Stefano Negrini1,2 , Maryna Yaskina3 , Sabrina Donzelli4 , Alberto Negrini4 , Giulia Rebagliati4 , Claudio Cordani2 , Eric Parent3
1) Università “La Statale”, Milan (Italy) 2) IRCCS Istituto Ortopedico Galeazzi, Milan (Italy) 3) University of Alberta (Canada) 4) ISICO (Italian Scientific Spine Institute), Milan (Italy)
We developed a model to predict the curve progression in patients with idiopathic scoliosis starting from a dataset including 2317 previously untreated patients from age 6 to 25. We were able to predict only 55% of the observed values with adequate precision. Consequently, we decided to move to another data analysis, starting from Duval—Beaupère papers, which recognized 3 phases of progression: one up to the start of puberty, a second from puberty to Risser 3 and a third from Risser 3 to the end of growth.
Are three age-specific prediction models able to predict idiopathic scoliosis evolution better than an overall model spanning from age 6 to the end of growth?
We tried two strategies to divide the age groups. Strategy 1. We searched the exact timing of the start of growth (Point P). We searched all patients with radiographs with Risser 1 stage (after point P) and one or more previous consultations with radiographs while untreated. We hypothesized point P (sudden height growth) as a consultation with 1 standard deviation above average pubertal growth and looked for the time distance (months) from Risser 1. Strategy 2. We looked at the percentage of patients who reached Risser 1 in the different age groups.
We considered the following variables: Cobb angle at the baseline, time (squared and cubic too), Risser score, sex. A linear mixed-effect model analysis with random effects (SAS procedure MIXED) and maximum likelihood estimate was used to examine the effect of the different candidate variables on maximum Cobb angle accounting for repeated measures from the same patient. The data set was divided into subgroups for multiple-fold cross-validation.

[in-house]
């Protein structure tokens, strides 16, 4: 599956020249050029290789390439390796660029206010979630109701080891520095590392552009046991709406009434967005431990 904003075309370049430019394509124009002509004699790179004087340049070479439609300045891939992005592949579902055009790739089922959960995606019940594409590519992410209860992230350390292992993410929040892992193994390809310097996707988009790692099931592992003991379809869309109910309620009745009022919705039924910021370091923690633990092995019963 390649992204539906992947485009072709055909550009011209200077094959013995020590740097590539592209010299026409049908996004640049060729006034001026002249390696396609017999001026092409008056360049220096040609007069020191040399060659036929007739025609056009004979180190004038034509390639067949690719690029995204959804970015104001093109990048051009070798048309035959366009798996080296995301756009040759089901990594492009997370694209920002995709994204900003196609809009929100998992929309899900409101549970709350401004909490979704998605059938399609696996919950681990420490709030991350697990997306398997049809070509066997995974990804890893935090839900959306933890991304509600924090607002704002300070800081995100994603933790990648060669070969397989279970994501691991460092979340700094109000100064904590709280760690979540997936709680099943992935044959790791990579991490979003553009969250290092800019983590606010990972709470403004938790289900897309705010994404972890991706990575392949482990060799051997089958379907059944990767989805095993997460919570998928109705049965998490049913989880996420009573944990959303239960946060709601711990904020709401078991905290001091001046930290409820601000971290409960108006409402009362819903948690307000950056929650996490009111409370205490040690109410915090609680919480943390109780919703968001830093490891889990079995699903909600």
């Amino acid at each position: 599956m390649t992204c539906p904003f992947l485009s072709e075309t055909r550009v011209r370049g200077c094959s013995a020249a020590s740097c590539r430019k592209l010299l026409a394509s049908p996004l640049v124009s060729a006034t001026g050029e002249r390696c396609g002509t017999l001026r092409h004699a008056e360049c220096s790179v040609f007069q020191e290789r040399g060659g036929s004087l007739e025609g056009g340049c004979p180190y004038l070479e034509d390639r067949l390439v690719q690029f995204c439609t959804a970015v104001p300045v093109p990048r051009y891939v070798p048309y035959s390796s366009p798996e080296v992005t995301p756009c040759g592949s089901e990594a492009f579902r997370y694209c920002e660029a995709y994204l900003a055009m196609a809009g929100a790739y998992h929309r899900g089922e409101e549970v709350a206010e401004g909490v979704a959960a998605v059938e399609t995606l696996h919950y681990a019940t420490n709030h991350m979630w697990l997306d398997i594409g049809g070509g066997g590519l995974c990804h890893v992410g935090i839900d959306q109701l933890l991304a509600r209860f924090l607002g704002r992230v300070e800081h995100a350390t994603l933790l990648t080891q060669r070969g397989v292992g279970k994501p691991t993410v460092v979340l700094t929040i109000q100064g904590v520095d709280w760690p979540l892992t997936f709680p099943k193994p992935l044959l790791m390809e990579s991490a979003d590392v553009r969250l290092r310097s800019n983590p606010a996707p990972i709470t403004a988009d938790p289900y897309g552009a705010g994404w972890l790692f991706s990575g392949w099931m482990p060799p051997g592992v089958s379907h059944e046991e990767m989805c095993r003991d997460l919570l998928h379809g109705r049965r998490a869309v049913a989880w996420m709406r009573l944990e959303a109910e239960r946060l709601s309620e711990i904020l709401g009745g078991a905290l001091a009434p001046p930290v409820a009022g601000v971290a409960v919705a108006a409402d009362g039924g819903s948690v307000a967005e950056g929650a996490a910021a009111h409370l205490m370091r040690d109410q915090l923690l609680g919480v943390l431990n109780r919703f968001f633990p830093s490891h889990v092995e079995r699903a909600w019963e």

Strategy 1 failed. With strategy 2 we found 1.3% Risser 1 up to age 9, 3.2% up to 10 and 10.2% up to 11. Consequently, we set the cut-off at age 11.
The prediction models we found were:
- A (up to age 10, n.342): 1.64 +1.09 Cobb +0.82 time (years) +0.73 time2 –0.08 time3
- B females (age 11 to Risser 2, n.916): –1.01 –1.85 (Risser 1) –2.53 (Risser 2) +1.12 Cobb +6.88 time -1.81 time2 +0.35 time3
- C (Risser 3 to end of growth, n.469): 1.44 –2.04 (Risser 4) –1.44 (female) +1.03 Cobb +1.71 time –0.14 time2
The cross-validation results for the percentage of observed values falling within the prediction interval ±5° were 63.9-76.9% for A, 61.1-71.3% for B-females and 85.9-88.2% for C.
The preliminary results of a model based on 3 ages show better prediction than an overall model including all these ages.
Our results are promising and confirm that the pubertal period is the most difficult for prediction. Prognosis is a crucial part of idiopathic scoliosis evaluation and the development of accurate prediction models coming from natural history data is of great importance. This work is still in progress, but results will offer clinicians new tools to be used to decide on treatment together with patients, within a shared-decision making model of care.
Disclosures (any Conflicts of Interest)
SN-AN: ISICO stock